Once back on the Central Coast Region just north of Sydney beginning at a town called The Entrance, we were into more traffic but also beautiful lakes. There is Lake Macquarie the largest salt water lake in Australia and the beautiful Norah Head lighthouse still open for guests to sleep in the caretakers house. But we pitched our tent instead in Stockton a quiet place with only the sound of the sea across the river from the big city of Newcastle and took the evening ferry into town for dinner. We also found the RSL's (Return Servicemen League) the best meals as well as at the local Bowling clubs. Here you get a choice of set meals for usually under $8US and always balanced and plentiful.
Not very interested in the big cities we usually stayed out on the back roads. That is where we found Lemon Tree Passage inside the bay at Port Stephens, a place s/v Zephyr had anchored. It is a great stop for cruisers and also for it's great guided walk though Tilligerry park looking for wild Koala's. Graham, a naturalist with the park was a fantastic guide pointing out and explaining about every plant and bird we came upon. And..oh yes, we saw a Twany Frog Mouth bird, got buzzed by a Scaley Breasted Lorikeet and saw two huge Koala' were not disappointed!!
Coff's Harbor is also a great cruisers stop over as the Marina is very nice and quaint. We visited two Australian friends homes, one I had not seen in 30 years and both back in the hills behind Coff's. It was an interesting time getting to see how the Aussie live and getting reacquainted. Then a call from s/v Zephyr again. This time they were bombarded with hail stones while anchored in Ulladulla harbor. The golf ball and tennis balls size hailed pelted 52 holes through their bimini. Something to be missed!!!
But this area along the coast, seemed to be a bit of a throw back to the 60's with Byron Bay being a big surfing area. The lighthouse here was magnificent. We got a call from other cruisers on the Gold Coast camping at Main Beach for the weekend and waiting for the big Santurary Cove Boat Show. This was the fun part of 'land cruising' meeting up with fellow cruisers, all now in their own little modes of transport. One had a very nice van which a lot of cruisers opted for and another with an Australian made TVAN that opens to a tent and pulled behind a tricked out Land Cruiser one of the best vehicles we were told for buying and reselling. We had a great time and discovered that we would all be heading 'Outback' around the same time, Aug. and Sept and may all even meet up in Alice Springs Sept.17th for the famous boat race held every year on the DRY Todd river...Henley on Todd!!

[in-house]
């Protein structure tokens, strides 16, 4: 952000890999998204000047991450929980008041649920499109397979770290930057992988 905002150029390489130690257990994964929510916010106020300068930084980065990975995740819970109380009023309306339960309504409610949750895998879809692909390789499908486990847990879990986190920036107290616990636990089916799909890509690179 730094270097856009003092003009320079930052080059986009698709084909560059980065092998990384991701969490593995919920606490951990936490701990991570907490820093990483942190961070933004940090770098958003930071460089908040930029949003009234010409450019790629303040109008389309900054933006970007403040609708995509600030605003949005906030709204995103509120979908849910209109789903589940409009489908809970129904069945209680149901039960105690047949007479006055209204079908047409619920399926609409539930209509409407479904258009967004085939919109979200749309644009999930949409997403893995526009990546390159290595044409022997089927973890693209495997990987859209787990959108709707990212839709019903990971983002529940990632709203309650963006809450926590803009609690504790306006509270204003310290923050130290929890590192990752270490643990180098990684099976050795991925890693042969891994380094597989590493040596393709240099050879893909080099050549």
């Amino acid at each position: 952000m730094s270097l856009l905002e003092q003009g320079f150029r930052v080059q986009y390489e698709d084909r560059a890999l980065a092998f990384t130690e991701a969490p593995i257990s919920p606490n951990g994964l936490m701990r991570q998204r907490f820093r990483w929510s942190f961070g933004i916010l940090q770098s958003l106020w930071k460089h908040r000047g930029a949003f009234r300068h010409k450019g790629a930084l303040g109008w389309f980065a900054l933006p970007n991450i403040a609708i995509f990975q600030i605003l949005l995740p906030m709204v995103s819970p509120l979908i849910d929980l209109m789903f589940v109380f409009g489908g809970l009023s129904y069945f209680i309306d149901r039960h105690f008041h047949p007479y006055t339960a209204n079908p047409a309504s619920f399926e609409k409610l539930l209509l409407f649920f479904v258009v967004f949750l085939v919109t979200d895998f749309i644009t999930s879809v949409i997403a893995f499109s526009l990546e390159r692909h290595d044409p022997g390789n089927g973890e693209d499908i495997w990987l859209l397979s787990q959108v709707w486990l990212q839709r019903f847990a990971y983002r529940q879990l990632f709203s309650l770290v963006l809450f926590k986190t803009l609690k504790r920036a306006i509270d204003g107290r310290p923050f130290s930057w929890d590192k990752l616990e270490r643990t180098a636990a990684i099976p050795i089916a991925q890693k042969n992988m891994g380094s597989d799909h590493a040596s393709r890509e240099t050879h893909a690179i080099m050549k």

The weather was now getting nicer as we headed north, surfers out in force as we are now near the Queensland/NSW border. Here the popular Lamington National Park, on the rim of an ancient volcano and only a short drive inland from the Gold Coast, was recommended by many cruisers. We found the park lodge at Bina Burra with a log fire in the fireplace so comforting that we never made it down to the famous Tree Top walk at O'Rielly...but that is for another time! From there we climbed up an "escarpment" that runs parallel with the coast for almost 200km. It is an area so spectacular in views overlooking the coast with the skyscrapers and beaches stretched out for miles north and south. This is a big hang gliding area also. Uh Oh! We spent hours watching them fly off into the green valleys below. Steve got all the info for getting a license but in the end came down to earth and decided the $1800A was too much. Mt. Tambourine and the gallery walk at Eagle Heights occupied another day. If we had not been told about some of these areas we may have missed them altogether. There is just too much to discover!!
And finally skirting Brisbane (still not ready to return to Ariel) we continued on north to another area overlooking Mooloolaba and only 20min. away from that wonderful cruiser city we knew so well. The Glass House Mountains fool everyone, thinking this is the place, but we haven't had a chance to check them out we were so busy enjoying what lies behind them. Still on the escarpment, more incredible little towns with crafts and galleries high up in the cool air overlooking the extensive beaches below. The town of Montville is the center but Melany and Mapleton are also very nice. We enjoyed ourselves so much we went down to Mooloolaba, picked up a couple cruisers who don't have a car and returned with them the very next day. Our last days ended staying with friends in their beautiful new house in Noosa Heads and of course another AM market (Wed. & Sat.) nearby at the famous and one of the best in Australia... Eumundi Market!!!
Well it has been a good trip, even squeezed in a trip to the Darling Downs area and the beginning of the 5,300km long barrier dingo fence on the way to Lightning Ridge to 'noodle on the mullock heaps' for black opal. Our noodling only got us a few pieces of potch but the characters and atmosphere were enough to get us fired up to head deeper into the outback to Coober Pedy. All in good time! LR is a two day trip from Brisbane but worth every minute to get that feeling of being 'outback'. It was getting cold at night but we warmed up by soaking in the 'hot' spring bore just out of town. The night sky of the outback is breathtaking, so many stars in the southern hemisphere.
Next trip......the Outback!!
We had a great trip....and would I change anything....yes, we are purchasing a little electric heater for the tent for those cold mornings outback! Otherwise we loved the camping out closer to the nature we love.